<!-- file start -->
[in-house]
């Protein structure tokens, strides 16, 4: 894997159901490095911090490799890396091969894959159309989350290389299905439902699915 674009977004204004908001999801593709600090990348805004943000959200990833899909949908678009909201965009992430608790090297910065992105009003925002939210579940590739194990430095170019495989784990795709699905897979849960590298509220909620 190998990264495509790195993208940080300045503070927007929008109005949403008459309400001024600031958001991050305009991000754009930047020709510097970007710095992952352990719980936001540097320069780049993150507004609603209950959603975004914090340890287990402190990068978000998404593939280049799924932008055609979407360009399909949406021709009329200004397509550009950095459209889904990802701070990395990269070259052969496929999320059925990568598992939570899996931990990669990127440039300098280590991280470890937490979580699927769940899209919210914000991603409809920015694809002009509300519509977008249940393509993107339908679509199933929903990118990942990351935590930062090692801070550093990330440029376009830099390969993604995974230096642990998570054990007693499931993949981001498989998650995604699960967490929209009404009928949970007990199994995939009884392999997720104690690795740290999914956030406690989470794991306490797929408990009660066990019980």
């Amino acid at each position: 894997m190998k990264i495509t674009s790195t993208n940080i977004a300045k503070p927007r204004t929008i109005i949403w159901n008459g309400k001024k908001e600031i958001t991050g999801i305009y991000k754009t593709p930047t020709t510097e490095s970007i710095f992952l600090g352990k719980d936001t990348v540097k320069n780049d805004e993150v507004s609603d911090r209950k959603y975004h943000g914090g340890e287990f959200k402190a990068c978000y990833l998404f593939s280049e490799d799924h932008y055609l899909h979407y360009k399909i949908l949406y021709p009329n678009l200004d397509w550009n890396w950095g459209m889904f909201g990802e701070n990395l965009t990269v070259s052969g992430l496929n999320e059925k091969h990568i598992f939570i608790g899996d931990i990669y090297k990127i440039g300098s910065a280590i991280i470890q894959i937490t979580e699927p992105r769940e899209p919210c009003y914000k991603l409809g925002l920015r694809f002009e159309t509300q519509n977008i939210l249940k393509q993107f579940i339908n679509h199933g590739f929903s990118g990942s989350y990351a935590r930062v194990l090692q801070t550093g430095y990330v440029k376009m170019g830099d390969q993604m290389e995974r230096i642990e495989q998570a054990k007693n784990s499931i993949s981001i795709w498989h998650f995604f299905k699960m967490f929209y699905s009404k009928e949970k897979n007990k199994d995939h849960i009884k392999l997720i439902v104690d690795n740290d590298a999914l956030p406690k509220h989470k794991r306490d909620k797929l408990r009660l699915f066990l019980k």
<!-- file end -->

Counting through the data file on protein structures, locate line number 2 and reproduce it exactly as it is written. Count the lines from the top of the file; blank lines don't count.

């Protein structure tokens, strides 16, 4: 894997159901490095911090490799890396091969894959159309989350290389299905439902699915 674009977004204004908001999801593709600090990348805004943000959200990833899909949908678009909201965009992430608790090297910065992105009003925002939210579940590739194990430095170019495989784990795709699905897979849960590298509220909620 190998990264495509790195993208940080300045503070927007929008109005949403008459309400001024600031958001991050305009991000754009930047020709510097970007710095992952352990719980936001540097320069780049993150507004609603209950959603975004914090340890287990402190990068978000998404593939280049799924932008055609979407360009399909949406021709009329200004397509550009950095459209889904990802701070990395990269070259052969496929999320059925990568598992939570899996931990990669990127440039300098280590991280470890937490979580699927769940899209919210914000991603409809920015694809002009509300519509977008249940393509993107339908679509199933929903990118990942990351935590930062090692801070550093990330440029376009830099390969993604995974230096642990998570054990007693499931993949981001498989998650995604699960967490929209009404009928949970007990199994995939009884392999997720104690690795740290999914956030406690989470794991306490797929408990009660066990019980």